Before George Lucas lost himself in an alternate universe of sometimes great, sometimes mediocre filmmaking, he directed a movie that marked him out for greatness. True greatness, of the cinematic rather than the merchandising sort. American Graffiti, modelled on Fellini's I Viteloni is nothing more than a riff, but all I can say is that everything coheres. Rick Linklater more or less remade the thing as Dazed and Confused, which is another favourite of mine. Graffiti shows us a couple of kids who have just graduated high school. Though its their last night before most go off to college, nothing special happens. They drive around, get into a fight or two, and try and impress their crushes. Just like any other night - the exact note to hit if you want to be capturing memories authentically.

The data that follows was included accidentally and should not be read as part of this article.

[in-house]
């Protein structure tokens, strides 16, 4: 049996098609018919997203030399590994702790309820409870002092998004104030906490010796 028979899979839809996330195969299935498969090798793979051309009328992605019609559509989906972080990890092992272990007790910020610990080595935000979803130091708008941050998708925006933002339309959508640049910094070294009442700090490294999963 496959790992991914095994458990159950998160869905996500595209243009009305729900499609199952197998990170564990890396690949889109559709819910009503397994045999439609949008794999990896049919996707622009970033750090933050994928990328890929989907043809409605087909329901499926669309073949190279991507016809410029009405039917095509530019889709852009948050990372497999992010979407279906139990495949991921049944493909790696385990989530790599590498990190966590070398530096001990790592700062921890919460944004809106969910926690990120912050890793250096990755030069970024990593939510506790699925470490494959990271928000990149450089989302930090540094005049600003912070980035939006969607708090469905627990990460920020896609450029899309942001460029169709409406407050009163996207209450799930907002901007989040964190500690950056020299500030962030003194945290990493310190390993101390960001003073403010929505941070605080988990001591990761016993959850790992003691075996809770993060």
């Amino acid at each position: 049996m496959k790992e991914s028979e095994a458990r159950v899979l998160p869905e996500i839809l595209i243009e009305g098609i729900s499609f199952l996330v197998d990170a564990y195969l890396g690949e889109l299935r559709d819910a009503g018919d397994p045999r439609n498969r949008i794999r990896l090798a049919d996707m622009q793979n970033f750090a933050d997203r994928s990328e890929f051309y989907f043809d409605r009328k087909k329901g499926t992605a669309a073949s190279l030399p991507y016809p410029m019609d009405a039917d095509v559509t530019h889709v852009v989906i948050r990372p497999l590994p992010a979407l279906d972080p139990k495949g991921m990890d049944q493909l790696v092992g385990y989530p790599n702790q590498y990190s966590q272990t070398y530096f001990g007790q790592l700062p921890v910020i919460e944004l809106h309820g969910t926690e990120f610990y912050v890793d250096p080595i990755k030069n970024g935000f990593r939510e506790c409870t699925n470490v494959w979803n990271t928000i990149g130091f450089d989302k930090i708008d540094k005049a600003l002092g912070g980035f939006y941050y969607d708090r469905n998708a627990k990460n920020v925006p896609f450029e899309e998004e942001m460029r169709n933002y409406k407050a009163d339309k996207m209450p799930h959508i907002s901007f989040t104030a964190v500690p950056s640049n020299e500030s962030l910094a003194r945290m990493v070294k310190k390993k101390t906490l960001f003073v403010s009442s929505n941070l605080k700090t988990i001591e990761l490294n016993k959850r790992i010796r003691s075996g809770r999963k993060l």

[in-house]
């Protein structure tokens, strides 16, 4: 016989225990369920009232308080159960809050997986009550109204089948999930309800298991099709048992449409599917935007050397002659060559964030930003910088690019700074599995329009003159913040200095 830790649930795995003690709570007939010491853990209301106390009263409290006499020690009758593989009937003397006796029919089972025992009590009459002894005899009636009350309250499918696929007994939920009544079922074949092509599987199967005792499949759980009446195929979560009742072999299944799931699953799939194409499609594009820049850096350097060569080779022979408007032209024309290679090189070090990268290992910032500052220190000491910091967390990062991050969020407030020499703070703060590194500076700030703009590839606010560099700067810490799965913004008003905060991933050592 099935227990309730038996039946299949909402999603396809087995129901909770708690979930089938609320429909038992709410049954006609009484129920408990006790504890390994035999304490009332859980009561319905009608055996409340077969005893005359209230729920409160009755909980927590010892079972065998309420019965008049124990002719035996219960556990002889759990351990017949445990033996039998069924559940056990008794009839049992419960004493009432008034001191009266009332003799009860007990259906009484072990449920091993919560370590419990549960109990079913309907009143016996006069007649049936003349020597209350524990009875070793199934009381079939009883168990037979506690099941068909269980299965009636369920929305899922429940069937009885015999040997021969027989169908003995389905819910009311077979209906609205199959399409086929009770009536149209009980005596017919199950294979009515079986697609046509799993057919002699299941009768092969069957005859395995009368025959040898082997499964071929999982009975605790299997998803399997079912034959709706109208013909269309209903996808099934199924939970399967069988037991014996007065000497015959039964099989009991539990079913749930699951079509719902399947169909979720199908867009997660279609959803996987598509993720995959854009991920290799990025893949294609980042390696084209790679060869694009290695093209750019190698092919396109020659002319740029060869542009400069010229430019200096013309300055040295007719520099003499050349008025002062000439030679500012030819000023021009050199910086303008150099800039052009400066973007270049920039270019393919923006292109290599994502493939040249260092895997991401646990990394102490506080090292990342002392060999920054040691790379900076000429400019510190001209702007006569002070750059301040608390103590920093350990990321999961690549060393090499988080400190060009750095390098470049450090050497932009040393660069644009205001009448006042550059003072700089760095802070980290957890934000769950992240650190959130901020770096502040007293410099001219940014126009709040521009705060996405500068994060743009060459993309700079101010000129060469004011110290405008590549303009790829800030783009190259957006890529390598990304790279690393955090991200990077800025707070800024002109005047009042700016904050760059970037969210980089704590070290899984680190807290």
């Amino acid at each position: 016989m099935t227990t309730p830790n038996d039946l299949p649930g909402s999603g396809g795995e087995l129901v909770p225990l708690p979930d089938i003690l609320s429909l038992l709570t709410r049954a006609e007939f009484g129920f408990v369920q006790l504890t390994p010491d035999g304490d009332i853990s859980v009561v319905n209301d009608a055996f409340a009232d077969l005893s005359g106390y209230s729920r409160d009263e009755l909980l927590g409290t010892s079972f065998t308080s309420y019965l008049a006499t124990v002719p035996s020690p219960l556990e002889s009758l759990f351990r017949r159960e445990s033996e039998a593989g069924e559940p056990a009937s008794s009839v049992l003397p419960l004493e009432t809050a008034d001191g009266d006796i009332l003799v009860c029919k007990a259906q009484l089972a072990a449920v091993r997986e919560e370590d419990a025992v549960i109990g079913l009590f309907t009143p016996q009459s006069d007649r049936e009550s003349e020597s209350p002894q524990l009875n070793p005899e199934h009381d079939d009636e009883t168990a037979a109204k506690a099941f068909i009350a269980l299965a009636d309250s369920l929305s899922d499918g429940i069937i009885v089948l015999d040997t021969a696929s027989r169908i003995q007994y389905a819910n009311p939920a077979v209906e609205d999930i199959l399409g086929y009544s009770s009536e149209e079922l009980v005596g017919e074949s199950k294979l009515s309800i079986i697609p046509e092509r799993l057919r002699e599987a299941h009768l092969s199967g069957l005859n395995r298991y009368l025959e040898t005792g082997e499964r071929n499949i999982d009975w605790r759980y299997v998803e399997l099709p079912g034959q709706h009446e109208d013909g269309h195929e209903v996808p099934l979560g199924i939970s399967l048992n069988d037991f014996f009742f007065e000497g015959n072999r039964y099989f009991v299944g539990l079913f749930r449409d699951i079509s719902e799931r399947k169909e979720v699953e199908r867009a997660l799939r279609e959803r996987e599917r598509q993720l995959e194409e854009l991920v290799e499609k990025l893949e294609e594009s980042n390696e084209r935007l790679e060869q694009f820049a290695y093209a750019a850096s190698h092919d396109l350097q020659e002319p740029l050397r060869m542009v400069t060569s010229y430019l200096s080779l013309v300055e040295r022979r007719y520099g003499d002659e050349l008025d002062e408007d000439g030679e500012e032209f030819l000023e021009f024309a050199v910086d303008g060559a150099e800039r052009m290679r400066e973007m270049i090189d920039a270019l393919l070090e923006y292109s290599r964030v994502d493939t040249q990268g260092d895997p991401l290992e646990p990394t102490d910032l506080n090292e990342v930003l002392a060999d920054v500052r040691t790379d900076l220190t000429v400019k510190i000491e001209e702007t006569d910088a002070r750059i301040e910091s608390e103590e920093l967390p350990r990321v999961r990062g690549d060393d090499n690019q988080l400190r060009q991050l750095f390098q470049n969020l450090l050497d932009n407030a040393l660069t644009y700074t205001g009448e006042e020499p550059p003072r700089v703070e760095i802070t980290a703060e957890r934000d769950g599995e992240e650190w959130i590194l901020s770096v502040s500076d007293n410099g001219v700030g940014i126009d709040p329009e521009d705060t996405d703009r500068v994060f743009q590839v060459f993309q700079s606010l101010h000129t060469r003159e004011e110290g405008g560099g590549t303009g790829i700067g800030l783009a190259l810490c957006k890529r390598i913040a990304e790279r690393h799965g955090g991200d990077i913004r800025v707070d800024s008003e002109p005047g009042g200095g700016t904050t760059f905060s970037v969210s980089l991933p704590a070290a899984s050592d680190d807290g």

Hollywood in the '70s was when an idea like this - no stars, no real plot, debutant director - could get greenlighted and made into a convincing motion picture. Richard Dreyfuss, Ron Howard and Harrison Ford, all looking very very young, are excellent, but the supporting characters are just as memorable, like the stud turned babysitter and his rebellious ward, or the blonde floozy with more depth than one would initially give her credit for. The movie mostly unfolds after dusk, and it looks beautiful and dangerous, like a scene from the Springsteen number 'She's the one'. This movie often gets lost amongst the other contenders authored by the Brat Pack, heavies like Close Encounters, Godfather, Taxi Driver. It definitely doesn't deserve to.
And I can just watch it for that last photo and the whiff of sixties that it exudes...
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